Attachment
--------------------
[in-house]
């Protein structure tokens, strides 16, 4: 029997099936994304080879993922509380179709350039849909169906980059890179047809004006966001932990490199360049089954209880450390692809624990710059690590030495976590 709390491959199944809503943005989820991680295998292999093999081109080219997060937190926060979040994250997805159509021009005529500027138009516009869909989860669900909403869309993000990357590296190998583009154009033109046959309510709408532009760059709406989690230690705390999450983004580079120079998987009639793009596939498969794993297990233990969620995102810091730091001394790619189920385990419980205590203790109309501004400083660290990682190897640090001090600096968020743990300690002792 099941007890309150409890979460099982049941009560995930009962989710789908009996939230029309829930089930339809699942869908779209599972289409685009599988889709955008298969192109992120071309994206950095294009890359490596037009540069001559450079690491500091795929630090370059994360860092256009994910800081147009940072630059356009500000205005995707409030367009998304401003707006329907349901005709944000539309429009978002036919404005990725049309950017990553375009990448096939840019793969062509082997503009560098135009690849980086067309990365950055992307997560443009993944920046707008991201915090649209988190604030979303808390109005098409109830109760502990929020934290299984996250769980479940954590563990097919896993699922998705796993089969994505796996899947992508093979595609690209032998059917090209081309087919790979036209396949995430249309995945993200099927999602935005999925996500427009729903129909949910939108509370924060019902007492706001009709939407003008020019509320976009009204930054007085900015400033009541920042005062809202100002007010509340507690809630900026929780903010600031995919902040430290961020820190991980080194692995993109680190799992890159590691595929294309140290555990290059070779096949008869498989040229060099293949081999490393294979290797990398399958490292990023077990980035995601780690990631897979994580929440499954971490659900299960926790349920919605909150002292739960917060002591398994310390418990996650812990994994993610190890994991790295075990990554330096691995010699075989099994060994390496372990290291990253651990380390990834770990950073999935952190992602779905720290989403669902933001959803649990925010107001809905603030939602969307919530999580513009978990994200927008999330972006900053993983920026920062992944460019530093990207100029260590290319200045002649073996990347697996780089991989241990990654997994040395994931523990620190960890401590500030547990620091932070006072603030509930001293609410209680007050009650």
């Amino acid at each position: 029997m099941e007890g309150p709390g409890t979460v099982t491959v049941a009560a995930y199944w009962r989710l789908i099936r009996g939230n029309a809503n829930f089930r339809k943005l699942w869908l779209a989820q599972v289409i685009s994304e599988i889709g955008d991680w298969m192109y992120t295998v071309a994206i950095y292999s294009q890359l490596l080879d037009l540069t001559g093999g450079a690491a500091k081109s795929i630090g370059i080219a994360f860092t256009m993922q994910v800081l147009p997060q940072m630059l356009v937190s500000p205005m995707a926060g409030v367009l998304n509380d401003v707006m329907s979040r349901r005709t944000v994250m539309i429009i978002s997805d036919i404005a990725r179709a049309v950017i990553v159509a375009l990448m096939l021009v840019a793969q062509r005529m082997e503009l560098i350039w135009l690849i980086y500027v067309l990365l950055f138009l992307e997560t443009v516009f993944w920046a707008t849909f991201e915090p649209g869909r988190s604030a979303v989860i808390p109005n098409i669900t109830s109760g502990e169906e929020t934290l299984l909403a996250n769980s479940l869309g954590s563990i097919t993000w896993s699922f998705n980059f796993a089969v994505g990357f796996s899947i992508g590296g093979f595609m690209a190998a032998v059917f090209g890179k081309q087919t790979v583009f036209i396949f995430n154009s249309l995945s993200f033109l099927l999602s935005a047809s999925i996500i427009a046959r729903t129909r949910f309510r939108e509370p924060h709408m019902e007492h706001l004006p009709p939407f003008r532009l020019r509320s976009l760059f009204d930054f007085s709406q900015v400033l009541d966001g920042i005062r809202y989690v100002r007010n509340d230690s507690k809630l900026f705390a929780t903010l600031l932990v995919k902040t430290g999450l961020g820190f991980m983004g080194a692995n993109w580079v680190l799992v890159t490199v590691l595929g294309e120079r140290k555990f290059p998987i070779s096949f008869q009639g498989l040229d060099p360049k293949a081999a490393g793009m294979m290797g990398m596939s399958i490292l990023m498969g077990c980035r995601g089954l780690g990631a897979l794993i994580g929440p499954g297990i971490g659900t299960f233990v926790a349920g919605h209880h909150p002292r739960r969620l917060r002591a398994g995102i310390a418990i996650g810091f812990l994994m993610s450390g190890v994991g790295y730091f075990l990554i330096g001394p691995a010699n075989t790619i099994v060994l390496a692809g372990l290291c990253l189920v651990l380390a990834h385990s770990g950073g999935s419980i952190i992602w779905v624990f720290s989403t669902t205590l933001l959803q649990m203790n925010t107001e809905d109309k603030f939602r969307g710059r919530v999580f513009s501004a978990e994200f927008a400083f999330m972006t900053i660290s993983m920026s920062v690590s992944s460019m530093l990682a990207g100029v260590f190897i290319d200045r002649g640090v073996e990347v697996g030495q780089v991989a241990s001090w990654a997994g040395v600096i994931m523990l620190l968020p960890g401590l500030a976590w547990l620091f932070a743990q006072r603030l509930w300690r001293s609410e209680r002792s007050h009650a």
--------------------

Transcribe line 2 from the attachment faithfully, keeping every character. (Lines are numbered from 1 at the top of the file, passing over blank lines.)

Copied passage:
């Protein structure tokens, strides 16, 4: 029997099936994304080879993922509380179709350039849909169906980059890179047809004006966001932990490199360049089954209880450390692809624990710059690590030495976590 709390491959199944809503943005989820991680295998292999093999081109080219997060937190926060979040994250997805159509021009005529500027138009516009869909989860669900909403869309993000990357590296190998583009154009033109046959309510709408532009760059709406989690230690705390999450983004580079120079998987009639793009596939498969794993297990233990969620995102810091730091001394790619189920385990419980205590203790109309501004400083660290990682190897640090001090600096968020743990300690002792 099941007890309150409890979460099982049941009560995930009962989710789908009996939230029309829930089930339809699942869908779209599972289409685009599988889709955008298969192109992120071309994206950095294009890359490596037009540069001559450079690491500091795929630090370059994360860092256009994910800081147009940072630059356009500000205005995707409030367009998304401003707006329907349901005709944000539309429009978002036919404005990725049309950017990553375009990448096939840019793969062509082997503009560098135009690849980086067309990365950055992307997560443009993944920046707008991201915090649209988190604030979303808390109005098409109830109760502990929020934290299984996250769980479940954590563990097919896993699922998705796993089969994505796996899947992508093979595609690209032998059917090209081309087919790979036209396949995430249309995945993200099927999602935005999925996500427009729903129909949910939108509370924060019902007492706001009709939407003008020019509320976009009204930054007085900015400033009541920042005062809202100002007010509340507690809630900026929780903010600031995919902040430290961020820190991980080194692995993109680190799992890159590691595929294309140290555990290059070779096949008869498989040229060099293949081999490393294979290797990398399958490292990023077990980035995601780690990631897979994580929440499954971490659900299960926790349920919605909150002292739960917060002591398994310390418990996650812990994994993610190890994991790295075990990554330096691995010699075989099994060994390496372990290291990253651990380390990834770990950073999935952190992602779905720290989403669902933001959803649990925010107001809905603030939602969307919530999580513009978990994200927008999330972006900053993983920026920062992944460019530093990207100029260590290319200045002649073996990347697996780089991989241990990654997994040395994931523990620190960890401590500030547990620091932070006072603030509930001293609410209680007050009650």